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i am just getting started with discrete mathematics and set theory and i came across this question which would seem like an elementary problem. I would appreciate any help on this :

Suppose $m$ and $n$ are positive integers with $m < n.$ How many elements does $[m,m+1,\dots,n]$ have?

I am not sure how to break down the logic here

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    $\begingroup$ What is the question exactly? $\endgroup$ – WSL Apr 23 '15 at 23:07
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    $\begingroup$ I think something must be missing here... $\endgroup$ – TravisJ Apr 23 '15 at 23:07
  • $\begingroup$ i edited the question. Any help would be appreciated $\endgroup$ – sanster9292 Apr 23 '15 at 23:11
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You could try it with a few small numbers and just count. Try $m=2,n=7$ and a few other pairs, for example. A more systematic approach: How many numbers are in $[1,2,\dots n]?$ How many are in $[1,2,\dots m-1]?$ How many are left?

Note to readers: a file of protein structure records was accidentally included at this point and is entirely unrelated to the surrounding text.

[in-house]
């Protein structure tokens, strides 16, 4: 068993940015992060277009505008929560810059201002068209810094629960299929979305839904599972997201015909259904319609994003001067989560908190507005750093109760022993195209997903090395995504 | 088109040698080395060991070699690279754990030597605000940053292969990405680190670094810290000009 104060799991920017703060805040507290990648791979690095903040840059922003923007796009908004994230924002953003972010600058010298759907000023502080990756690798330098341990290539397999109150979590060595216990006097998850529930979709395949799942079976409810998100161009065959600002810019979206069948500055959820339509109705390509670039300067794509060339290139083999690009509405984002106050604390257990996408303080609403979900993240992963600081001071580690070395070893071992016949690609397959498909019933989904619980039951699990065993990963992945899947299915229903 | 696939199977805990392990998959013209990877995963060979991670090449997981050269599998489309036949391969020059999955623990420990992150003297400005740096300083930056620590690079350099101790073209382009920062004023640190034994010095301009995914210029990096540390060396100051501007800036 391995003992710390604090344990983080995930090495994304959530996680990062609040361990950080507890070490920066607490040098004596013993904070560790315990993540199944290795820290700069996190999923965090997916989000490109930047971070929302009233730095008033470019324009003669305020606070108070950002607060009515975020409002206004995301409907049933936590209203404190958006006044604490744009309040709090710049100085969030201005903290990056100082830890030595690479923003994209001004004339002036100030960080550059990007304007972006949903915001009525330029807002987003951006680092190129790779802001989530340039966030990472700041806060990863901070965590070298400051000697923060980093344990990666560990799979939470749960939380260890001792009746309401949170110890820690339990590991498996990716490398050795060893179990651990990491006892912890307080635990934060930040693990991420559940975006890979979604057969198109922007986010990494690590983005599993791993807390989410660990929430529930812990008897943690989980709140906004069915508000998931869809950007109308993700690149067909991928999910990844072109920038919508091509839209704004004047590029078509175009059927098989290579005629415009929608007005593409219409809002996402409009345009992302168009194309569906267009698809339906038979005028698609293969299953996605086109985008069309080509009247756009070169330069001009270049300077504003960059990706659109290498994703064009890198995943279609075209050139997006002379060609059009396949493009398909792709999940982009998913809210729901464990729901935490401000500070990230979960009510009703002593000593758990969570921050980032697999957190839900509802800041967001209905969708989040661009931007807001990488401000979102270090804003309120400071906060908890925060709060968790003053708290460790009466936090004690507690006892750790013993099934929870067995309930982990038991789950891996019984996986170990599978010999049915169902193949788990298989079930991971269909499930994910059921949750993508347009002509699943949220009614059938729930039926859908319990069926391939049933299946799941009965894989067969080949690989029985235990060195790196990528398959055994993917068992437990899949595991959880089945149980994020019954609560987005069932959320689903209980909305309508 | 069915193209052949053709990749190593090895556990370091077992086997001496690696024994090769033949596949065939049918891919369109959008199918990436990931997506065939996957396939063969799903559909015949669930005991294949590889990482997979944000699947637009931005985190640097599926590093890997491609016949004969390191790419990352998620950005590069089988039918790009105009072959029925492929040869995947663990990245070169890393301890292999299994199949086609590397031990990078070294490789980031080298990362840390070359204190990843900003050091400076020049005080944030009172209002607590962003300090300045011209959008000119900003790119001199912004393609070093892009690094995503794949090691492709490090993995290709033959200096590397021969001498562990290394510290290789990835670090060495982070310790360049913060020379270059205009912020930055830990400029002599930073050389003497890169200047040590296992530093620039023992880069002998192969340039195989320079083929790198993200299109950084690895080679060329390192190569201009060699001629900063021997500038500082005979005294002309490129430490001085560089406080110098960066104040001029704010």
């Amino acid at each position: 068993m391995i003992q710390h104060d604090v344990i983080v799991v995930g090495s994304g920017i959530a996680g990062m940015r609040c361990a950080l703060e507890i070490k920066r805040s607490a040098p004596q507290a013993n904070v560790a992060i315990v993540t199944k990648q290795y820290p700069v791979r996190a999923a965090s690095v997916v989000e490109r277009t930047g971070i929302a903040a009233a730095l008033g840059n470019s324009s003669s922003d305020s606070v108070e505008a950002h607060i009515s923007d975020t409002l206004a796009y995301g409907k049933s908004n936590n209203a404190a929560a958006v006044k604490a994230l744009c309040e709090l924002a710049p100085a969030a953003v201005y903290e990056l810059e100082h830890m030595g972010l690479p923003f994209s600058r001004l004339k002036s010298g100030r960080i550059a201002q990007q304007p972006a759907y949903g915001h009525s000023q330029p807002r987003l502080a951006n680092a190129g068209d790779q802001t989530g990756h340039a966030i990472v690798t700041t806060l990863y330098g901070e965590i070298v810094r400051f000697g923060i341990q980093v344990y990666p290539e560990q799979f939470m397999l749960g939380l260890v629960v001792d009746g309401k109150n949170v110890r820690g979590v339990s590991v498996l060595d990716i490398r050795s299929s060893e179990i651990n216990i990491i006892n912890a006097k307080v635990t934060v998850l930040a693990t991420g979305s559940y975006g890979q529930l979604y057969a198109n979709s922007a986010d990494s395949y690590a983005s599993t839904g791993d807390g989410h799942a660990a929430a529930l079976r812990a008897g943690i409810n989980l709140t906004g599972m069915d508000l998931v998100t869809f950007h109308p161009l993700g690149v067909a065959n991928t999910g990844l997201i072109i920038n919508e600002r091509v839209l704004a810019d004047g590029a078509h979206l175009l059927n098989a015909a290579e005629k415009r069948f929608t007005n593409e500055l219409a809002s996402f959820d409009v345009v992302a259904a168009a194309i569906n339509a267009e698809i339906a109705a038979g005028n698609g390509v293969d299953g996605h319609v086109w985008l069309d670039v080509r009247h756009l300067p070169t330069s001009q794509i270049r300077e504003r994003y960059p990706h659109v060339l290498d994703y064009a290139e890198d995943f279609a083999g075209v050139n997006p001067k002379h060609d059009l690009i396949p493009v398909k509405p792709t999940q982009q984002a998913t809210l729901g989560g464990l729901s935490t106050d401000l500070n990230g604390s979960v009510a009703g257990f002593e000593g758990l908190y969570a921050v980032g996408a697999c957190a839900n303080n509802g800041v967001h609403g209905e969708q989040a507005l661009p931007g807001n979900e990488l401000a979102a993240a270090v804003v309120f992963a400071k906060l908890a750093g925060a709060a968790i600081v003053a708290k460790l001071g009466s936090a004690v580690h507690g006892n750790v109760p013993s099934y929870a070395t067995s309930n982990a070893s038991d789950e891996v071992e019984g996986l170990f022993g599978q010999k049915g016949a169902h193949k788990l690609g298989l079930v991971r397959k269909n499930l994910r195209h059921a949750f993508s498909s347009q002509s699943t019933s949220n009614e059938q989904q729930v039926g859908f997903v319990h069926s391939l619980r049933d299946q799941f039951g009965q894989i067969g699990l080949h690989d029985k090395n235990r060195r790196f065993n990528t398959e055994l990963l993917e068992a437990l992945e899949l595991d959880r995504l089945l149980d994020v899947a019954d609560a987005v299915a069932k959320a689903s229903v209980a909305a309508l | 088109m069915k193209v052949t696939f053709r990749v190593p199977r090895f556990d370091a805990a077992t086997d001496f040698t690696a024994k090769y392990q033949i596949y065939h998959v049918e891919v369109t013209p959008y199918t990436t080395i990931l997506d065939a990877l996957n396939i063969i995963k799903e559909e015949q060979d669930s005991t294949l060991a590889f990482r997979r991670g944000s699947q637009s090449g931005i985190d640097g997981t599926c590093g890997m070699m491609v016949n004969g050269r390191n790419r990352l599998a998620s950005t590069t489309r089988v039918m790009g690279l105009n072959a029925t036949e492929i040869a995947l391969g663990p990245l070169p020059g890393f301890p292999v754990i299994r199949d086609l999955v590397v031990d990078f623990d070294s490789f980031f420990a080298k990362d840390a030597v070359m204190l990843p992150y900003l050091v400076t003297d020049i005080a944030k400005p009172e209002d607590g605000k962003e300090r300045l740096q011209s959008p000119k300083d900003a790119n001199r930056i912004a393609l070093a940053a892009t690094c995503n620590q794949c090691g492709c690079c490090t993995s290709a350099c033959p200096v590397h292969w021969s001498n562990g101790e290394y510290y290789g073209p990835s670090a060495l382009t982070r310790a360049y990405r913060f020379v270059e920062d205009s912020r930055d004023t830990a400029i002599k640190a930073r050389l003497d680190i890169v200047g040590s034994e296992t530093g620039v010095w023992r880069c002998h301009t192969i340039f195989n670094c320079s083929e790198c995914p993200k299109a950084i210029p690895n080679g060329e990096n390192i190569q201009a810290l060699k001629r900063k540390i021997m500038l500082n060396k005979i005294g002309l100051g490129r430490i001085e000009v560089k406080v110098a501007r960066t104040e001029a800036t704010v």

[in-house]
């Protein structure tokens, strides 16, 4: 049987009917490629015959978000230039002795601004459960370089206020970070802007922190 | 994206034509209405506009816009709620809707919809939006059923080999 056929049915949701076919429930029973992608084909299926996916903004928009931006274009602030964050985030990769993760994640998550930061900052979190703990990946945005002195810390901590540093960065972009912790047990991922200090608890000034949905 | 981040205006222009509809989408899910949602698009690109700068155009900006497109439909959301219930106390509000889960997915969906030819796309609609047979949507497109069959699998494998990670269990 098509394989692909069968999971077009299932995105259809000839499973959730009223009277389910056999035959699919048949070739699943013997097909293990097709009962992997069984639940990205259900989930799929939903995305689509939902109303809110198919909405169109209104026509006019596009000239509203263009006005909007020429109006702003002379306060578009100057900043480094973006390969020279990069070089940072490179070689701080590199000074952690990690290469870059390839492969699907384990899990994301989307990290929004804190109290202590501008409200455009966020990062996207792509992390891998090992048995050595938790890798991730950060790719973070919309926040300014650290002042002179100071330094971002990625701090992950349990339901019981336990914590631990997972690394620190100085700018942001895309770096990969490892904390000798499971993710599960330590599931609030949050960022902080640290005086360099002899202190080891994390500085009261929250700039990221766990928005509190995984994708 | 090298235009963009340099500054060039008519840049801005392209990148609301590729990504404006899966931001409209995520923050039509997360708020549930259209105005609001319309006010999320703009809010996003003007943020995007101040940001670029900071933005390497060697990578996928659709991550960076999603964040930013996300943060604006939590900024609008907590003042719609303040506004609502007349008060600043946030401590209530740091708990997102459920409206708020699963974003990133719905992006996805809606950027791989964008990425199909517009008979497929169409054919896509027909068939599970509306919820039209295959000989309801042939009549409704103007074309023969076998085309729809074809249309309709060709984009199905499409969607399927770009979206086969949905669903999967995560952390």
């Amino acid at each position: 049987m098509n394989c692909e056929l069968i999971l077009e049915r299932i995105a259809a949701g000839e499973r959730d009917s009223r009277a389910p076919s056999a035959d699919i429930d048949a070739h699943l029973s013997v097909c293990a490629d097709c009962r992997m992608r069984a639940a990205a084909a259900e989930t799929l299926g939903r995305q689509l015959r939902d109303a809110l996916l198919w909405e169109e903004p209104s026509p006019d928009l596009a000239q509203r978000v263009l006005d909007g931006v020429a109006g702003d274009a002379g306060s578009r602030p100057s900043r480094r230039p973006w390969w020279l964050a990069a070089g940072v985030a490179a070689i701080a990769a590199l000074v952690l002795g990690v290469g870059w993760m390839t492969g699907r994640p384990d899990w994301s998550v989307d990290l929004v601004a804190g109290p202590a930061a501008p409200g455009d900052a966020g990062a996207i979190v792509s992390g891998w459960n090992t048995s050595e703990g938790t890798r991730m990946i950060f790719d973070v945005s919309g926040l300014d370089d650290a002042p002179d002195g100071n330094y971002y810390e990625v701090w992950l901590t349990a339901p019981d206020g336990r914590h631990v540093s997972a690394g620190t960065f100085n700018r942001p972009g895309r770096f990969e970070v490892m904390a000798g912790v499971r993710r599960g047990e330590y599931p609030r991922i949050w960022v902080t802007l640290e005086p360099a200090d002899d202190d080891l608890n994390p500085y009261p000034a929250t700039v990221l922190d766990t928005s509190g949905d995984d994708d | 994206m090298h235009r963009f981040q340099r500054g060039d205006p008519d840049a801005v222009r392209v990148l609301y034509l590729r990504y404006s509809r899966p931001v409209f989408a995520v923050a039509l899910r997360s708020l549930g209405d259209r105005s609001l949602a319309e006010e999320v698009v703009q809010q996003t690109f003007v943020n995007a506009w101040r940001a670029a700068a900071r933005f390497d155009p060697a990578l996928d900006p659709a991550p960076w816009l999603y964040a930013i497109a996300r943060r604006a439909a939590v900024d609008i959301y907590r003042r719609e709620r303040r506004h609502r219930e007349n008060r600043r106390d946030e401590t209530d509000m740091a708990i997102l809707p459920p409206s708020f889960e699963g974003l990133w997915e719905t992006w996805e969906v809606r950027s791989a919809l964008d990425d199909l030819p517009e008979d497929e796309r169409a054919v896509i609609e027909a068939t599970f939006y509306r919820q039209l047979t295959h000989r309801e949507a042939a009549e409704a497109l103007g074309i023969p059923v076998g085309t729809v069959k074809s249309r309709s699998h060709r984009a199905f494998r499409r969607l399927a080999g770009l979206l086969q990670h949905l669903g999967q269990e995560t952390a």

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Here's another approach.

Notice that we can write

$$\{1, 2, \ldots, m - 1, m, m + 1, \ldots n\} = \{1, 2, \ldots, m - 1\} \cup \{m, m + 1, \ldots n\}.$$

In other words, the set you're interested in has a nice relationship to two sets whose cardinalities you already know!

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When $n=m+1$ the number of elements is $2=m+1-m+1$. In the general case the number of elements is $n-m+1$

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